Britten’s “War Requiem” with the National Youth Orchestra of Germany

Britten’s “War Requiem” with the National Youth Orchestra of Germany

Bundesjugendorchester
Thomas Neuhoff

  • Benjamin Britten
    War Requiem for Soloists, large Choir, Children’s Choir, large Orchestra and Chamber Orchestra

    Banu Böke soprano, James Gilchrist tenor, Erik Sohn baritone, Chor des Bach-Vereins Köln e.V., Kinderchor N. N.

It is exactly a decade ago that the Berliner Philharmoniker set themselves the task of regularly inviting some of the best youth orchestras from all over the world to Berlin. Since then, the National Youth Orchestra of Germany has been a frequent guest at the Scharoun-designed Philharmonie; the Berliner Philharmoniker have been a patron of the long-established youth orchestra since 2013. Its approximately 100 members are between 15 and 20 years of age. Most of them still have their professional training to become a professional musicians before them – if they decide to do so at all, for the intention to take up a career as a musician is by no means a prerequisite for admission to the orchestra.

High technical ability, a love of music, and the desire to be a team player are sufficient to become a part of an orchestra which Sir Simon Rattle described in their guestbook in 2015 as follows: “You are sensationally good!” But this is not the only reason you should not miss any of the Berlin guest performances by the National Youth Orchestra of Germany: due to the strict age limits, the members of this orchestra, which delights audiences with its infectiously vital performances, change constantly – so each of its concerts is in both senses a “unique” experience.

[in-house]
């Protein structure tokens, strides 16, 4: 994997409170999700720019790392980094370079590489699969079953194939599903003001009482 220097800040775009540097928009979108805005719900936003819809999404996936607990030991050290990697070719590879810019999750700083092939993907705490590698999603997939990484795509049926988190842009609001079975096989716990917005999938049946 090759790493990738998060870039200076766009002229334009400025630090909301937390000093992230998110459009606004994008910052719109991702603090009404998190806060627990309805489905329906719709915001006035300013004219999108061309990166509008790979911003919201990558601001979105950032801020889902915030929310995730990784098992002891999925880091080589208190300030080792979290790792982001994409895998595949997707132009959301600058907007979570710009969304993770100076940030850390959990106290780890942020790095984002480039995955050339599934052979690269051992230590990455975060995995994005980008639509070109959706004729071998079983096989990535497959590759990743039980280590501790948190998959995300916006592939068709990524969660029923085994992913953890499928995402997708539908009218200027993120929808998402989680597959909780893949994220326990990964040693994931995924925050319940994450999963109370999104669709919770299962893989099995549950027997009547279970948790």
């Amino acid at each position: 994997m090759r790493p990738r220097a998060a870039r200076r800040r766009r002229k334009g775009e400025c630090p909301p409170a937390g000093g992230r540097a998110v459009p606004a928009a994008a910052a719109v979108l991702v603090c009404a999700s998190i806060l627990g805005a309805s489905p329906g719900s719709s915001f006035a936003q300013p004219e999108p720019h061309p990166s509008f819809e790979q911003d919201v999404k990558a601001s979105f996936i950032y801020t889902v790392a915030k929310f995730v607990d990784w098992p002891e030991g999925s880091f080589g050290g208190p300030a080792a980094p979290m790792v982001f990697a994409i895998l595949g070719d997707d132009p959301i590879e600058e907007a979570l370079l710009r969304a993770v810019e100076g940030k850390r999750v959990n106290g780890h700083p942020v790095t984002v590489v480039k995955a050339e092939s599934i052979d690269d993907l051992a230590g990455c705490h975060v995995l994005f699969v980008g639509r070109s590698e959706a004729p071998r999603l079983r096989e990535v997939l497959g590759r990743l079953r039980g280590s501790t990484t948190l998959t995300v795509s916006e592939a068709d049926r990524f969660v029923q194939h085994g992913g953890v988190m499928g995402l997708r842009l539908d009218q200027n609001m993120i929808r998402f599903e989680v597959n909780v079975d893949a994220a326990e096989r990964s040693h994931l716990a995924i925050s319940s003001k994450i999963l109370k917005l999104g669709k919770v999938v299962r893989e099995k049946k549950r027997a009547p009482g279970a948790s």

For their concert this year given at the invitation of the Berliner Philharmoniker Foundation, the National Youth Orchestra of Germany has programmed Benjamin Britten’s 1966 War Requiem, a singular work of 20th-century musical history: written for three vocalists, a boy’s choir, a mixed chorus, a chamber orchestra and a symphony orchestra, it is nothing less than a highly complex and immediately poignant musical contribution to the European idea of international understanding – and who better to represent this than an orchestra of young musicians supported by an internationally acclaimed trio of vocalists?

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